Money for Nothing - Arbitrage Explained

7 min

Arbitrage is a simple concept that sounds difficult, and if approached with discipline, it’s the elusive ‘sure thing’ all bettors seek

What is arbitrage? Betting on all possible outcomes to ensure a profit regardless of the eventual result

Traditional bookmakers set their markets with a built-in margin, so they guarantee themselves a small profit, no matter what the outcome. Arbitrage turns the tables on them, with the shrewd arbitrageur taking advantage of pricing discrepancies in the market to claim these small profit margins for himself.

For example, in the Australian Open tennis final, it was common to find a bookmaker offering Novak Djokovic at 1.2 (83.3% winning chance) and Andy Murray at 4.7 (21.3% winning chance). Added together, the probabilities come to 104.6%, giving the bookmaker a guaranteed profit margin of 4.6%.

If he can identify two separate places offering odds that add up to less than 100% on the same event, then he has found himself an arbitrage opportunity. And an arbitrage opportunity is the Holy Grail: free money.

What an Arb looks like

Let’s say you shop around and find these best prices available:

  • Bookmaker X: Andy Murray @ 4.9 = 20.4% winning chance
  • Betting Exchange: Novak Djokovic @ 1.3 = 76.9% winning chance

Here’s the crucial bit: the percentages combine to 97.3%. By betting £20.40 on a Murray victory at Bookmaker X and £76.90 on a Djokovic victory at Bookmaker Y, the arber guarantees a £2.70 profit for himself. Or, in other words, he returns £100 for every £97.30 that he wagers.

The profits might be small, but they are surefire bankroll builders. The bigger his bankroll becomes, the more it can be leveraged to make money. And, because arbing is a completely legitimate and legal way to ensure a profit, he is free to take advantage of as many arbitrage opportunities as he can find, which makes finding them priority number one.

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Locating Arbs

Here’s the catch: locating arbs at traditional bookmakers is no easy feat. It is not in the interests of bookies to offer wildly differing odds. After all, there is no incentive for them to encourage arbitrage – arbers eat into their profits. This is why bookmakers’ odds tend to be rather uniform across the board. So, while arbitrage is possible using a traditional bookmaker, it can make more sense to arb at a betting exchange.

An exchange has a different business model than a traditional bookmaker. Rather than building a profit margin to every possible outcome, an exchange makes its money by taking a small commission from every trade. Betting exchanges aren’t incentivised by keeping a balanced book. They merely provide the platform to let the users do their trading.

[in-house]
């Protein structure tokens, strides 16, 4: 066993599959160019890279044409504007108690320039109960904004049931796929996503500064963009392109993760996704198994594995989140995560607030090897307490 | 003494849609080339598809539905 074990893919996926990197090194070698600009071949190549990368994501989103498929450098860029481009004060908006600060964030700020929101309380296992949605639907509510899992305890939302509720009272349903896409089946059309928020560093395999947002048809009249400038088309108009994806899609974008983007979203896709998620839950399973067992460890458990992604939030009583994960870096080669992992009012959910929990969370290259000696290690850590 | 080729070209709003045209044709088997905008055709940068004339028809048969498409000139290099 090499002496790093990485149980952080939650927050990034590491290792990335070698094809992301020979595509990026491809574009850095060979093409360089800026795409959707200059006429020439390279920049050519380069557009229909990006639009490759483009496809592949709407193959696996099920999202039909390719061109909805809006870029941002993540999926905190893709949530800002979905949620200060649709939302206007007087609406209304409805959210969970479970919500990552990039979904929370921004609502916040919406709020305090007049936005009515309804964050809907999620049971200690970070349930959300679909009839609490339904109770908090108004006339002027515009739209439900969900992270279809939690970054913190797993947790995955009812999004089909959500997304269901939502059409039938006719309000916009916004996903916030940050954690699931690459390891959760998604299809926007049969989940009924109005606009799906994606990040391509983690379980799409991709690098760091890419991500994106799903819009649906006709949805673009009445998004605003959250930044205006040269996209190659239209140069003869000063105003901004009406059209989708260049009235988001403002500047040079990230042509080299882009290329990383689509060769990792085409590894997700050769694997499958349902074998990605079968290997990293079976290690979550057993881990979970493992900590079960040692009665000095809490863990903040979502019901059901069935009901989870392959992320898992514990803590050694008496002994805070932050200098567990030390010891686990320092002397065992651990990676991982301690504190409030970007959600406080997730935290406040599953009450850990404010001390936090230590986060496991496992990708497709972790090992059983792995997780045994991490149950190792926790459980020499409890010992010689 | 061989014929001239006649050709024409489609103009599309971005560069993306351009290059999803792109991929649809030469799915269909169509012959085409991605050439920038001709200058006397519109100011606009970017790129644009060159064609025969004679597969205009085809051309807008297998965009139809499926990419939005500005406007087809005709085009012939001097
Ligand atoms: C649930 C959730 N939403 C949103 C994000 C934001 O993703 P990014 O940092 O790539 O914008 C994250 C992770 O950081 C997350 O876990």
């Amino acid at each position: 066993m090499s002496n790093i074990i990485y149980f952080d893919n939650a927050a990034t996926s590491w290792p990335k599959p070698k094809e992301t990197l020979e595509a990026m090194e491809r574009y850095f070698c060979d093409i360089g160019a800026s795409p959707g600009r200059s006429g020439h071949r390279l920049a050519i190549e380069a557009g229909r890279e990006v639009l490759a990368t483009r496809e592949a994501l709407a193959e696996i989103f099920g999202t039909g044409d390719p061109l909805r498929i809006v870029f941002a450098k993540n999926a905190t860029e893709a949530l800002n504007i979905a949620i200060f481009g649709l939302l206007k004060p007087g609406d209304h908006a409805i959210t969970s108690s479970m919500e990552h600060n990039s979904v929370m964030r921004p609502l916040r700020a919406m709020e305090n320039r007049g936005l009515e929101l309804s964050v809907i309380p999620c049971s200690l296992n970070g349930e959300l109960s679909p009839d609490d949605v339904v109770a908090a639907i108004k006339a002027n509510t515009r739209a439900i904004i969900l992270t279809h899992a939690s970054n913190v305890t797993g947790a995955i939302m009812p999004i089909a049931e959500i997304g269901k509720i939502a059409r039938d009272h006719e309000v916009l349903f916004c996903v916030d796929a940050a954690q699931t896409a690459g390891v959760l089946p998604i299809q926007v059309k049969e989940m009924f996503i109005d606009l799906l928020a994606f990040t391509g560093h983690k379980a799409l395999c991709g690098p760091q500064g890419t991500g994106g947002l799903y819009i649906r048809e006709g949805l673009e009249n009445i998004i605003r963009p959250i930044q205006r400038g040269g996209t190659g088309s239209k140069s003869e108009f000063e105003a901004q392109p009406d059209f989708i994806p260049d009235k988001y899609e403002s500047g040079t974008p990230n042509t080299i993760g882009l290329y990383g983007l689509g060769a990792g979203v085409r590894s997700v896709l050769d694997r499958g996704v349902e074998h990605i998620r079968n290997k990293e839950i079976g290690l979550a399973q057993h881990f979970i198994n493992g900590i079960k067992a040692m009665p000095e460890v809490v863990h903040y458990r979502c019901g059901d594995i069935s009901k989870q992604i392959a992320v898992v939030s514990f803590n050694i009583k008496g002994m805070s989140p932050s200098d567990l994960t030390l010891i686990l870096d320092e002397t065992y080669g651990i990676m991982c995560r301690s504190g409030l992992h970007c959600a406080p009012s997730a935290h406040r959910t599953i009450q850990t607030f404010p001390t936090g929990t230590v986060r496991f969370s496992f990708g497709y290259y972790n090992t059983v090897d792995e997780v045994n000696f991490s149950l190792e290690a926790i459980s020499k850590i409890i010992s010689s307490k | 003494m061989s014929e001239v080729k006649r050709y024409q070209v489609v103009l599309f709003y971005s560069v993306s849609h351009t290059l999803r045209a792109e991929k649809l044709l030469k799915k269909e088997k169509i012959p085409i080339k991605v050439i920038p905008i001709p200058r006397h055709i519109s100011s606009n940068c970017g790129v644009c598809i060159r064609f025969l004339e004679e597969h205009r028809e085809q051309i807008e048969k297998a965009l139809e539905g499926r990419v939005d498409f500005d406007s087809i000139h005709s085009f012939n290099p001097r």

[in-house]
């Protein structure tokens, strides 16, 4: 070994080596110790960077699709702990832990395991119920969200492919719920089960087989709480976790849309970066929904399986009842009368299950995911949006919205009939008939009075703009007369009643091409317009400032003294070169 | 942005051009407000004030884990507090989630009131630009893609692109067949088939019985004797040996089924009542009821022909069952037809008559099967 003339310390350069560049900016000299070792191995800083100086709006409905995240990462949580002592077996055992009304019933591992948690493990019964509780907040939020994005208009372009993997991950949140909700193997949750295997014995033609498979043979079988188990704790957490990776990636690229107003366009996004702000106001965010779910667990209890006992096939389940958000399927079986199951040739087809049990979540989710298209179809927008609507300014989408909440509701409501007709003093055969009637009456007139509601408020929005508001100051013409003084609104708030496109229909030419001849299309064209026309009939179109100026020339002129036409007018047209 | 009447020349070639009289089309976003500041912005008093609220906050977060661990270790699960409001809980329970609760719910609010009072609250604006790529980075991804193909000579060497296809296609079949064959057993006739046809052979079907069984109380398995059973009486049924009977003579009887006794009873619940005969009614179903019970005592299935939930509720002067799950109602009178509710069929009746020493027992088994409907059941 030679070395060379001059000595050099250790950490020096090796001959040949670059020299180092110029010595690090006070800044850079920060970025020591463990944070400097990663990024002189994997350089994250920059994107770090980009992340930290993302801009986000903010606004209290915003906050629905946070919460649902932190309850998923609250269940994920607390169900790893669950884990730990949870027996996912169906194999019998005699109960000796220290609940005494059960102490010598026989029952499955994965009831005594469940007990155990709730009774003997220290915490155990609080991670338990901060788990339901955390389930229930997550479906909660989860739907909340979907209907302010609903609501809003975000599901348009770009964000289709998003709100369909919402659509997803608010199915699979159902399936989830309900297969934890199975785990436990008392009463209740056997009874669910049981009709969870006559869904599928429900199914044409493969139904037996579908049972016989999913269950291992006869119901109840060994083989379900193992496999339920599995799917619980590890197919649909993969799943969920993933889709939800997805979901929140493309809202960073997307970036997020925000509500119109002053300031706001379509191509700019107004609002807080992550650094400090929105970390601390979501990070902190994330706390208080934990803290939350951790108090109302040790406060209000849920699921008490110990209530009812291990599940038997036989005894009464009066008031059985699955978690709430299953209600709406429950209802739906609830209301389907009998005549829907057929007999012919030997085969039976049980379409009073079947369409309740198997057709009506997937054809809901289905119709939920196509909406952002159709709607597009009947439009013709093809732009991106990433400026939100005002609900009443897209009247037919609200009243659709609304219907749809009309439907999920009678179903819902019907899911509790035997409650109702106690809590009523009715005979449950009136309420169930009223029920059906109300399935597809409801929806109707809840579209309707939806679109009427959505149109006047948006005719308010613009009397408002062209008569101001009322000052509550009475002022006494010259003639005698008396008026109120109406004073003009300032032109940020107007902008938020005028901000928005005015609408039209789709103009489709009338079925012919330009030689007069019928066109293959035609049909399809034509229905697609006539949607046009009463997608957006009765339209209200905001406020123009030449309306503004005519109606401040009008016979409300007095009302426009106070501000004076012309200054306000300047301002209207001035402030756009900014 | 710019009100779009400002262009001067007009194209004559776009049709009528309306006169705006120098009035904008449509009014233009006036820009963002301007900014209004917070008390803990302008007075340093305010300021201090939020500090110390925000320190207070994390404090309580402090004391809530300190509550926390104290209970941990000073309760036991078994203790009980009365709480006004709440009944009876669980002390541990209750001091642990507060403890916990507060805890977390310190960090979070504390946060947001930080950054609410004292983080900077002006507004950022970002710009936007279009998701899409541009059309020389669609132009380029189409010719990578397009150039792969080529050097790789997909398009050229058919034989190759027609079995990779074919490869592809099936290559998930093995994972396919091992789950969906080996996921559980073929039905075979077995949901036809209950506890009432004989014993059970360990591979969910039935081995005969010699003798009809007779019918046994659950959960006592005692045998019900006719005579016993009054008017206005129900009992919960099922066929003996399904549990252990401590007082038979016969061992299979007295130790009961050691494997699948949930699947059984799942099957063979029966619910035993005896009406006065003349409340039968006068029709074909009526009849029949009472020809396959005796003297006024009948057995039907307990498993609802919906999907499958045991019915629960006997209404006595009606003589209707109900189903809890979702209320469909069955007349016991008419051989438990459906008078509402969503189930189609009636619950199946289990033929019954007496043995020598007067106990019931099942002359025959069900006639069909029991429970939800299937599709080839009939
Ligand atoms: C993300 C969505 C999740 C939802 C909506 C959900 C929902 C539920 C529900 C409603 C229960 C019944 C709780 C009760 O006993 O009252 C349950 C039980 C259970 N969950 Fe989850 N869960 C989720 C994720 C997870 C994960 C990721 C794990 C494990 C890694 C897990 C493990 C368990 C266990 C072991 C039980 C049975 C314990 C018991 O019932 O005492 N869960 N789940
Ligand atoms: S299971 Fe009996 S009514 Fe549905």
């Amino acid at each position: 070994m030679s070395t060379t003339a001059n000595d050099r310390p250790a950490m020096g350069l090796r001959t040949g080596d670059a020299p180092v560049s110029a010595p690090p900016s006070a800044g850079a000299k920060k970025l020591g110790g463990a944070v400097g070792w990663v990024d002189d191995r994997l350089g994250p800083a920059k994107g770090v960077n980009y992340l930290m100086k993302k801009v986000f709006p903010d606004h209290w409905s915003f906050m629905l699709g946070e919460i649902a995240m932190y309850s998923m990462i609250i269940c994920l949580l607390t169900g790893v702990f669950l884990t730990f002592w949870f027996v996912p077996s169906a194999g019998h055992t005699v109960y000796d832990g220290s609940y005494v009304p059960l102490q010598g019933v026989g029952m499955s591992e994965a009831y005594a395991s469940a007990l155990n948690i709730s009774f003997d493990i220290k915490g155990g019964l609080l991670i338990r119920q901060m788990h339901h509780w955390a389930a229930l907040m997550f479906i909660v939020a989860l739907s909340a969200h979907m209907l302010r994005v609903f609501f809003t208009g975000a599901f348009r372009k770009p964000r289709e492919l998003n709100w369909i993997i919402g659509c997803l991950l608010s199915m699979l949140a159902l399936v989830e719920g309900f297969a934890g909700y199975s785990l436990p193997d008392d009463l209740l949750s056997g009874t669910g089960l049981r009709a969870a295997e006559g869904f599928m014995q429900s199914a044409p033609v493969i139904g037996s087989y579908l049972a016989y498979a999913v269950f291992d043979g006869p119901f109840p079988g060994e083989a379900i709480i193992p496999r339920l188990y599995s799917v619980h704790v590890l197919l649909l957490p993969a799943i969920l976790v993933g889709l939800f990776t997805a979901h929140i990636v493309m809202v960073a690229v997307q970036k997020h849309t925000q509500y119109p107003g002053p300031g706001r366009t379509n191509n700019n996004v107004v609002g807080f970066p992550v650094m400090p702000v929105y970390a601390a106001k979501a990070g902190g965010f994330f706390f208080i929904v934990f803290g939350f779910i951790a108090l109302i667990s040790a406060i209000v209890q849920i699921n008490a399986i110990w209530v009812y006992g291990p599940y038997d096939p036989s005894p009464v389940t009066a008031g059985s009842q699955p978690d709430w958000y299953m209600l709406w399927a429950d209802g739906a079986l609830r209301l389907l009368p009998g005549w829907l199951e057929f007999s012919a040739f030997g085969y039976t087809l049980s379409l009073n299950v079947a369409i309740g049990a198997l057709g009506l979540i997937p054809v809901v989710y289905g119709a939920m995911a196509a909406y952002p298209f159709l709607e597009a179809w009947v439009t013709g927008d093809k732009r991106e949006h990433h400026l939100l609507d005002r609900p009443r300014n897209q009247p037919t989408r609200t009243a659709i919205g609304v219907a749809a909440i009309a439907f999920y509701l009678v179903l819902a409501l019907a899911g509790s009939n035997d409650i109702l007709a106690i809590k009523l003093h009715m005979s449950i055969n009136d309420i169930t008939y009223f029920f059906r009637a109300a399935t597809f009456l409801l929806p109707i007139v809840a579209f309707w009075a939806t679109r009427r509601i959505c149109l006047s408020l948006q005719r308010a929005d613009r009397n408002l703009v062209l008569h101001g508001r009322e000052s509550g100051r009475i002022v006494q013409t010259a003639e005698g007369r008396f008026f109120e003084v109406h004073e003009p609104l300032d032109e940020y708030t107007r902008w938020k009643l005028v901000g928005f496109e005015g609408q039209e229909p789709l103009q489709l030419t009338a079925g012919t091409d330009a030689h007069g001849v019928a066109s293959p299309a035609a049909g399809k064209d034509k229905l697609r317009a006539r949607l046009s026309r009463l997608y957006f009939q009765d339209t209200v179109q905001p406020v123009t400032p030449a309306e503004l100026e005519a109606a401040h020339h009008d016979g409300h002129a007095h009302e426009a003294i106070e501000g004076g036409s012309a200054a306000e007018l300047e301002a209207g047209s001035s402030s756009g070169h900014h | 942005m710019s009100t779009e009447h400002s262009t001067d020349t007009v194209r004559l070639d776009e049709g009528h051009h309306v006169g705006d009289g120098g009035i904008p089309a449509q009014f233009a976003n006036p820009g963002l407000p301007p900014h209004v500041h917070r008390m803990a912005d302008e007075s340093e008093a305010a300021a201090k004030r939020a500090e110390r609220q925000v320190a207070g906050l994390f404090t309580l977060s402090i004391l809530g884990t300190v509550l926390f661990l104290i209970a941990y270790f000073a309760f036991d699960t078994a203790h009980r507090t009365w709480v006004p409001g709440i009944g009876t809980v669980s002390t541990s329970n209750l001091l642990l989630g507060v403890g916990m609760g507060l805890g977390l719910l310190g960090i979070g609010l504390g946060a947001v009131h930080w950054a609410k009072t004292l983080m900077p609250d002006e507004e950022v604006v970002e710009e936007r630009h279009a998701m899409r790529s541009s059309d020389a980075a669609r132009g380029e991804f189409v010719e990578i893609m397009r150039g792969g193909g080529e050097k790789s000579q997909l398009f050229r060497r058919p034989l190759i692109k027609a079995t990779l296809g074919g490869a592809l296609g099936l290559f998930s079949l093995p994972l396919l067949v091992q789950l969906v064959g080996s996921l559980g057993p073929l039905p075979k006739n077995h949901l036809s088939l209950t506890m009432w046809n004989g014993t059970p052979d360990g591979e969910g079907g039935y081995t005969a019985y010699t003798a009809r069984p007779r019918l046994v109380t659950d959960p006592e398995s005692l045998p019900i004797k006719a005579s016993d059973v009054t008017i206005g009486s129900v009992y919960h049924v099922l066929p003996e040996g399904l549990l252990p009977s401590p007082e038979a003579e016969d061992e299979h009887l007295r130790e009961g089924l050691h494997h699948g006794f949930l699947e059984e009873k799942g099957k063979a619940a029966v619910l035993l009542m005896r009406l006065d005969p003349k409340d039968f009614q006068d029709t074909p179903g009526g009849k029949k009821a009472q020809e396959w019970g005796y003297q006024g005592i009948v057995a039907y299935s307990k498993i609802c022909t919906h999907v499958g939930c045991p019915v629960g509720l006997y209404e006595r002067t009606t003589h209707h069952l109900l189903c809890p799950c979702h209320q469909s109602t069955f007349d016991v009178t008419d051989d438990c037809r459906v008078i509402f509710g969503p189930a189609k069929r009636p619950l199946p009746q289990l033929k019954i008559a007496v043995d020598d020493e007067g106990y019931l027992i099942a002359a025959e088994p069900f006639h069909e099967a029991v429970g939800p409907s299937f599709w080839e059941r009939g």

The exchange as a company has no say on the odds. Exchange users set their own odds – and they can have very different views. There is no standardised ‘Djokovic @ 1.2′ price. Various users might offer Djokovic at anything from 1.09, all the way up to 1.3 or higher. Plus, crucially, they are happy for you to take both sides of a bet, unlike the traditional bookmaker.

Arbing at an exchange

It’s quite possible to bet both sides of a bet on a betting exchange if you pay attention to the price moves in the run-up to a match. An attentive arber may manage to lay Djokovic at 1.1 and back him at 1.3. Win or lose, the arber locks in a profit. With a wider range of prices on offer, arbitrage opportunities are plentiful and profitable at an exchange.

Accessibility is another consideration. Those who attempt to arb at only a handful of traditional bookmakers have to wait a long time between arb opportunities – meaning that the small profits don’t add up very quickly. Arbitrage is all about volume, and with the most successful arbs returning from 1-5%, the only way to win big is to win small a lot of times.

Successful arbitrage requires patience, discipline, and the ability to act fast when opportunities arise. Exchanges make this task a whole lot easier. You cannot become rich overnight through arbing. However, if you are the sort of person who takes a methodical approach to their betting, then the long-term rewards are plentiful.

Arbitrage in three steps:

  • Identify the best price available for each outcome (you can find tennis betting back and lay odds at Matchbook)
  • Turn the decimal odds into percentages 
  • If they add up to less than 100%, then you’ve got yourself a profitable arb!